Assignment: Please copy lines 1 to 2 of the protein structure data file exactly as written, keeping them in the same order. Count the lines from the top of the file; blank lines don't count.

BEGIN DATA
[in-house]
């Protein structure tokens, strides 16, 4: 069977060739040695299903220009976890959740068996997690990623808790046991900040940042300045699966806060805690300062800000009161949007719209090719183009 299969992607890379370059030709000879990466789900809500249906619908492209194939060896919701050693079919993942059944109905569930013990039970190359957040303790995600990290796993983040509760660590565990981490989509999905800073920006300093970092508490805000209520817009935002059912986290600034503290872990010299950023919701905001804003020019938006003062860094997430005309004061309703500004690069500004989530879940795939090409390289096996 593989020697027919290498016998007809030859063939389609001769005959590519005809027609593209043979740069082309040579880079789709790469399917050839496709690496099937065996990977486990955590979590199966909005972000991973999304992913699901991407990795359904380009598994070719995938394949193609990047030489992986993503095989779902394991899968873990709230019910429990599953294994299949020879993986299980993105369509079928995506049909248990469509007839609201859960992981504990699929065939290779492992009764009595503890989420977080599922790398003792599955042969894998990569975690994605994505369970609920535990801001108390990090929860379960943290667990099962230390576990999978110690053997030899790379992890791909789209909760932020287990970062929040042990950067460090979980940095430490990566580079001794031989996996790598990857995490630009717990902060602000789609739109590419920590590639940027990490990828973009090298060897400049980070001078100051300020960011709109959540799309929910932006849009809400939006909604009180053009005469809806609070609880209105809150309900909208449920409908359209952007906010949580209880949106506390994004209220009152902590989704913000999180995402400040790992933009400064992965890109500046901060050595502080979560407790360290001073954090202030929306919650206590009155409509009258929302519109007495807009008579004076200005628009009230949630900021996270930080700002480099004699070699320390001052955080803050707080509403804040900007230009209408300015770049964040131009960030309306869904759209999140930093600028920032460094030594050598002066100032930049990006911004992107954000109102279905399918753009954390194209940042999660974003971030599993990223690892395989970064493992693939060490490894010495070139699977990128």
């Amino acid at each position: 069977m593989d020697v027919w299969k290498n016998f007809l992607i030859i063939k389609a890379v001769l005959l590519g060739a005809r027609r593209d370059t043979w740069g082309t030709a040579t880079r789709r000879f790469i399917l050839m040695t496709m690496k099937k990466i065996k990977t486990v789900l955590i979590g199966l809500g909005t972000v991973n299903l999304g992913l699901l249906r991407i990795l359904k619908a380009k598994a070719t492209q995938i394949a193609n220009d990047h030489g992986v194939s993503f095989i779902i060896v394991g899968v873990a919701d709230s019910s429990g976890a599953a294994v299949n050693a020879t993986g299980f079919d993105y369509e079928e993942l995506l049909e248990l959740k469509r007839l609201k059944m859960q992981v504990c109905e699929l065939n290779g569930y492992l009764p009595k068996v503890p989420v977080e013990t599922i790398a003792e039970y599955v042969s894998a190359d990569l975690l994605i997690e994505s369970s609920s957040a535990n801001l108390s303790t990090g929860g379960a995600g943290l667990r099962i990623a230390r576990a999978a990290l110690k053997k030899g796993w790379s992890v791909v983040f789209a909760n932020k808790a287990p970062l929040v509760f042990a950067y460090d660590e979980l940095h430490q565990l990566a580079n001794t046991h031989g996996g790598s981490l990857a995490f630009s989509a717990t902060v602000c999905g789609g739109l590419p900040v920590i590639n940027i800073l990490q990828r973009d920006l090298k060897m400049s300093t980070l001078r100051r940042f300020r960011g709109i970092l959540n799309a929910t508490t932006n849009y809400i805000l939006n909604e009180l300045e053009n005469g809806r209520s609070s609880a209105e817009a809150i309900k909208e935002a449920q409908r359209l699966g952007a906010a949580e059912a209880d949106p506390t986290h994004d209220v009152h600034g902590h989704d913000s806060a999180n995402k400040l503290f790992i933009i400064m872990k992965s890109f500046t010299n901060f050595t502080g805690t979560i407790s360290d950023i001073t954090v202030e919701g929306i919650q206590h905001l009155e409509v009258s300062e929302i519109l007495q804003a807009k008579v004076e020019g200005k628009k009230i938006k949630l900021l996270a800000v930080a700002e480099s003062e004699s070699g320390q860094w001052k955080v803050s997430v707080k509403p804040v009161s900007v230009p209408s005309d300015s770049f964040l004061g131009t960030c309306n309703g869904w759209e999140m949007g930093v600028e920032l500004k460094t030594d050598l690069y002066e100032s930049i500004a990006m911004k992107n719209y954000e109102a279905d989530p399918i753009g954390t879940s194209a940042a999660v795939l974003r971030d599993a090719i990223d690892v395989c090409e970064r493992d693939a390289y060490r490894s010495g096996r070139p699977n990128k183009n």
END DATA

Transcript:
[in-house]
């Protein structure tokens, strides 16, 4: 069977060739040695299903220009976890959740068996997690990623808790046991900040940042300045699966806060805690300062800000009161949007719209090719183009 299969992607890379370059030709000879990466789900809500249906619908492209194939060896919701050693079919993942059944109905569930013990039970190359957040303790995600990290796993983040509760660590565990981490989509999905800073920006300093970092508490805000209520817009935002059912986290600034503290872990010299950023919701905001804003020019938006003062860094997430005309004061309703500004690069500004989530879940795939090409390289096996 593989020697027919290498016998007809030859063939389609001769005959590519005809027609593209043979740069082309040579880079789709790469399917050839496709690496099937065996990977486990955590979590199966909005972000991973999304992913699901991407990795359904380009598994070719995938394949193609990047030489992986993503095989779902394991899968873990709230019910429990599953294994299949020879993986299980993105369509079928995506049909248990469509007839609201859960992981504990699929065939290779492992009764009595503890989420977080599922790398003792599955042969894998990569975690994605994505369970609920535990801001108390990090929860379960943290667990099962230390576990999978110690053997030899790379992890791909789209909760932020287990970062929040042990950067460090979980940095430490990566580079001794031989996996790598990857995490630009717990902060602000789609739109590419920590590639940027990490990828973009090298060897400049980070001078100051300020960011709109959540799309929910932006849009809400939006909604009180053009005469809806609070609880209105809150309900909208449920409908359209952007906010949580209880949106506390994004209220009152902590989704913000999180995402400040790992933009400064992965890109500046901060050595502080979560407790360290001073954090202030929306919650206590009155409509009258929302519109007495807009008579004076200005628009009230949630900021996270930080700002480099004699070699320390001052955080803050707080509403804040900007230009209408300015770049964040131009960030309306869904759209999140930093600028920032460094030594050598002066100032930049990006911004992107954000109102279905399918753009954390194209940042999660974003971030599993990223690892395989970064493992693939060490490894010495070139699977990128």